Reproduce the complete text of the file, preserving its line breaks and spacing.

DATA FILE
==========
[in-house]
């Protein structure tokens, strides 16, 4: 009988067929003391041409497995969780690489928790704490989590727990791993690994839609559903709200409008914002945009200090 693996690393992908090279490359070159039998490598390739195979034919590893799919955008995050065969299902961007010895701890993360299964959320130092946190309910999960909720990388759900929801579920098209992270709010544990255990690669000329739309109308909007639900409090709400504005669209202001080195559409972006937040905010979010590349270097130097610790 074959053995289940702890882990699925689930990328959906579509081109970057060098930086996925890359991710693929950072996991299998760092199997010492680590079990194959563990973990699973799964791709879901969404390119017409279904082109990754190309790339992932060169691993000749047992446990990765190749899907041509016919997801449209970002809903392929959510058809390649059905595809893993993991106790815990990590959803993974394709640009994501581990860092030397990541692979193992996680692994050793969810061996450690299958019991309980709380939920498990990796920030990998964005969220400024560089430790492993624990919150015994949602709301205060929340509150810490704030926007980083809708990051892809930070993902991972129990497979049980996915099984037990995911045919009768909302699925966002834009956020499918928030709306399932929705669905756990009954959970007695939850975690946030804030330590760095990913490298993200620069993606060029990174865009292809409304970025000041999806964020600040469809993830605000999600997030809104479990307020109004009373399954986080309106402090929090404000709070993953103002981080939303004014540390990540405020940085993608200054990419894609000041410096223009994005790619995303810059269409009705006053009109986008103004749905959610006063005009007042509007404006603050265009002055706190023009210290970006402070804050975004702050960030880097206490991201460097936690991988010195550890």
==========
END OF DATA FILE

[in-house]
């Protein structure tokens, strides 16, 4: 009988067929003391041409497995969780690489928790704490989590727990791993690994839609559903709200409008914002945009200090 693996690393992908090279490359070159039998490598390739195979034919590893799919955008995050065969299902961007010895701890993360299964959320130092946190309910999960909720990388759900929801579920098209992270709010544990255990690669000329739309109308909007639900409090709400504005669209202001080195559409972006937040905010979010590349270097130097610790 074959053995289940702890882990699925689930990328959906579509081109970057060098930086996925890359991710693929950072996991299998760092199997010492680590079990194959563990973990699973799964791709879901969404390119017409279904082109990754190309790339992932060169691993000749047992446990990765190749899907041509016919997801449209970002809903392929959510058809390649059905595809893993993991106790815990990590959803993974394709640009994501581990860092030397990541692979193992996680692994050793969810061996450690299958019991309980709380939920498990990796920030990998964005969220400024560089430790492993624990919150015994949602709301205060929340509150810490704030926007980083809708990051892809930070993902991972129990497979049980996915099984037990995911045919009768909302699925966002834009956020499918928030709306399932929705669905756990009954959970007695939850975690946030804030330590760095990913490298993200620069993606060029990174865009292809409304970025000041999806964020600040469809993830605000999600997030809104479990307020109004009373399954986080309106402090929090404000709070993953103002981080939303004014540390990540405020940085993608200054990419894609000041410096223009994005790619995303810059269409009705006053009109986008103004749905959610006063005009007042509007404006603050265009002055706190023009210290970006402070804050975004702050960030880097206490991201460097936690991988010195550890």